Table 5: Correlation analyses between executive function and the right precuneus-based functional connectivity in the whole sample

Brain region


Cluster Size

T value

MNI coordinate






















WSCT Categories









(p < 0.05, AlphaSim corrected). FC, Functional Connectivity; OFC, Orbitofrontal Cortex; PE, Preservative Errors; vmPFC, Ventromedial Prefrontal Cortex; WSCT, Wisconsin Card Sorting Test.


The present study investigated the executive performance and resting-state brain functional changes as measured by fALFF and seed-based FC analyses in young healthy adults with and without early trauma exposures. The current results revealed a significantly damaged executive function and aberrant brain regional activity and interregional FC within the DMN in subjects with childhood trauma, and furthermore, a significant association between executive deficits and diminished DMN connectivity in the whole sample. These outcomes together with previous findings in rodent and nonhuman primate studies [26] might help us understand the neuromechanisms underlying executive dysfunction resulting from chronic early life stress.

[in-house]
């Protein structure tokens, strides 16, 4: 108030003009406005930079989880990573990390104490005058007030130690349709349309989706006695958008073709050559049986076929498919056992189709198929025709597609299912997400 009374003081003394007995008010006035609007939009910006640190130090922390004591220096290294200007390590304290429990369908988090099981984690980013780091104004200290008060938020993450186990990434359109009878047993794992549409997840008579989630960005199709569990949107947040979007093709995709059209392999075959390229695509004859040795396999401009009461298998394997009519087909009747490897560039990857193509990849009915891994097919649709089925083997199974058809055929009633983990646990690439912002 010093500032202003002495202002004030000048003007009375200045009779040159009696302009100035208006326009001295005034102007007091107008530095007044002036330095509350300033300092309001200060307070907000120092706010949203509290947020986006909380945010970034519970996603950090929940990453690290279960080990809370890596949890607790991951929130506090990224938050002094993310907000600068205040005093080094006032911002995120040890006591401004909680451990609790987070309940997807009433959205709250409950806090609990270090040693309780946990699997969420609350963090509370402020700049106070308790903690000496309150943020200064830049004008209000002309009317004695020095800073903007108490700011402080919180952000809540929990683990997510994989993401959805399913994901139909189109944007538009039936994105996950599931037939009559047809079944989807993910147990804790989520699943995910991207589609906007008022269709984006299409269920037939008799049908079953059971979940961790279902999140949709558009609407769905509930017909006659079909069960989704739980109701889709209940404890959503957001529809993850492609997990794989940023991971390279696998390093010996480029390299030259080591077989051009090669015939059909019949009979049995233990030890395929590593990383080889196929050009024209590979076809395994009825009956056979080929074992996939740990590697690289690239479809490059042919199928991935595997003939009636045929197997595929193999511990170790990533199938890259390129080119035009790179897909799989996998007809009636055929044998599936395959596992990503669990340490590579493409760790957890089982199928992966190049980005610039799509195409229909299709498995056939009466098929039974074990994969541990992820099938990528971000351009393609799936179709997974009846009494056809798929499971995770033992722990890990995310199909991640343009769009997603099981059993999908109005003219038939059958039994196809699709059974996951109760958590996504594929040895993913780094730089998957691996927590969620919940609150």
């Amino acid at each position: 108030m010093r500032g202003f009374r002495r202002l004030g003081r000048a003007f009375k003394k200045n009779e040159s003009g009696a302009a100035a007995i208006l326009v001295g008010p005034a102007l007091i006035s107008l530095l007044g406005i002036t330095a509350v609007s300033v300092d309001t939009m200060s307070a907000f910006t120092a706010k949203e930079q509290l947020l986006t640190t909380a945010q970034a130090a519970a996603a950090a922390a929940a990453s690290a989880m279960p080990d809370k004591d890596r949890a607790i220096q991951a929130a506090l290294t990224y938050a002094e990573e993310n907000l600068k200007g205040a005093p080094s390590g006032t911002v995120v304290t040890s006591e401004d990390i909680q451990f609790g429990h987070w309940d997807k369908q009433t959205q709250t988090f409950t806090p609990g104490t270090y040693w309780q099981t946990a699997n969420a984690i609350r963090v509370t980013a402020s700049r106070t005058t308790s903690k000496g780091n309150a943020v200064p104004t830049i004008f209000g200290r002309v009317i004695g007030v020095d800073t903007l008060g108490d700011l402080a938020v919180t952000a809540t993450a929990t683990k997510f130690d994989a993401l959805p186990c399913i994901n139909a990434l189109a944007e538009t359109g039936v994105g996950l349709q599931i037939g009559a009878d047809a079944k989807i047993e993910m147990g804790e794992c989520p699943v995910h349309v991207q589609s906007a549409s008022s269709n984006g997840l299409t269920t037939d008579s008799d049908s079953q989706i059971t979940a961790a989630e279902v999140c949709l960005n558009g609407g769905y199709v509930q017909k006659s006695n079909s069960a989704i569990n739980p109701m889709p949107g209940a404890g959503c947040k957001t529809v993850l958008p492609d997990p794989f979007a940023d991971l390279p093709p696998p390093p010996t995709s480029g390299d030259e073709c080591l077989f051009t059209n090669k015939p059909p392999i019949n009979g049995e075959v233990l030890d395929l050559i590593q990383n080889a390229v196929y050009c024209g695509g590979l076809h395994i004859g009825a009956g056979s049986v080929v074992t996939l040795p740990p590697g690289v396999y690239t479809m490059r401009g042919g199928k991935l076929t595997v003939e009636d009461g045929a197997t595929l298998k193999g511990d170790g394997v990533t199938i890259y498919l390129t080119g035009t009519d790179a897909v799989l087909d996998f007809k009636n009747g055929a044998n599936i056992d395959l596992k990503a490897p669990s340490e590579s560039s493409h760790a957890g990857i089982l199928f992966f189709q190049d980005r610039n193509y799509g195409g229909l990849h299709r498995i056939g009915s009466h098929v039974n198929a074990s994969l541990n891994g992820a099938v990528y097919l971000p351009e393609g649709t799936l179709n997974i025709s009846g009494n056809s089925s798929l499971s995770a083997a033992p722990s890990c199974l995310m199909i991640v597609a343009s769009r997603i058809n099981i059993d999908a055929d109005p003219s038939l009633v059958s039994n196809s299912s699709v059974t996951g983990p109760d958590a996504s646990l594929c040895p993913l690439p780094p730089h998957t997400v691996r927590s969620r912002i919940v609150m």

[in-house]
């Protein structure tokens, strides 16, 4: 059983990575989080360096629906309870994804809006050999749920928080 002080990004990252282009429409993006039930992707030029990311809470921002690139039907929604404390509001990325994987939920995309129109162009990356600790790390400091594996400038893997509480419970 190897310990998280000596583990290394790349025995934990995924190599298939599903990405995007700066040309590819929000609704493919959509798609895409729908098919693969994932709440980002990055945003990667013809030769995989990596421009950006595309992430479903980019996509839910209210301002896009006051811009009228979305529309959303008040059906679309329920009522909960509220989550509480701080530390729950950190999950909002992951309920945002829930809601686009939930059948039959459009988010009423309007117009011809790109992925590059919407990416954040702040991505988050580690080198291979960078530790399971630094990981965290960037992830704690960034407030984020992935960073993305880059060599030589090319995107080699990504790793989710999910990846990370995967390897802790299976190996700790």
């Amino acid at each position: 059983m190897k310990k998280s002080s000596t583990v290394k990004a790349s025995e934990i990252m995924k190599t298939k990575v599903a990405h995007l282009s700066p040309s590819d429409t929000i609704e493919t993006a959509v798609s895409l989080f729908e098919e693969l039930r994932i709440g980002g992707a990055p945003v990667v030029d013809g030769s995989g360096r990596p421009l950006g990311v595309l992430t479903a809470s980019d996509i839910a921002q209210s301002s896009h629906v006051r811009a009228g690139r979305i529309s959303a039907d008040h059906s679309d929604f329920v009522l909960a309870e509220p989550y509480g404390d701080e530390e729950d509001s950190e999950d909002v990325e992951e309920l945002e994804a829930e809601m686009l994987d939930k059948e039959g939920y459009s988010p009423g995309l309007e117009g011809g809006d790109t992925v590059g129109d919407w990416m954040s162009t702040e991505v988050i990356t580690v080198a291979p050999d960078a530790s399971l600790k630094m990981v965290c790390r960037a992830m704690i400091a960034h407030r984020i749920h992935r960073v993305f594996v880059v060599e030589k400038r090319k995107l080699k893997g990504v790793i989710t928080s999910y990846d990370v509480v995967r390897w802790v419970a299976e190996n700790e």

Cognitive disturbance has been increasingly recognized as an important aspect of childhood stress, characterized by poor performance on measures of executive function, processing speed, and working memory [27]. The present finding that individuals with childhood trauma show impaired executive function is consistent with the results of previous studies. For instance, Hanson et al. (2013) reported that early neglect experiences were associated with pervasive executive deficits in children raised in institutional settings [28]. And similarly, Nikulina et al. (2013) found that childhood maltreatment, especially childhood neglect, might be an important influence in the development of the executive function deficits of middle adulthood [29]. Moreover, childhood trauma has also been demonstrated to have detrimental effects on performance of neurocognitive tasks which are specially designed to evaluate important aspects of executive domains [30, 31]. In general, all these findings suggest that childhood trauma might adversely impact the development of cognitive systems that support executive functioning.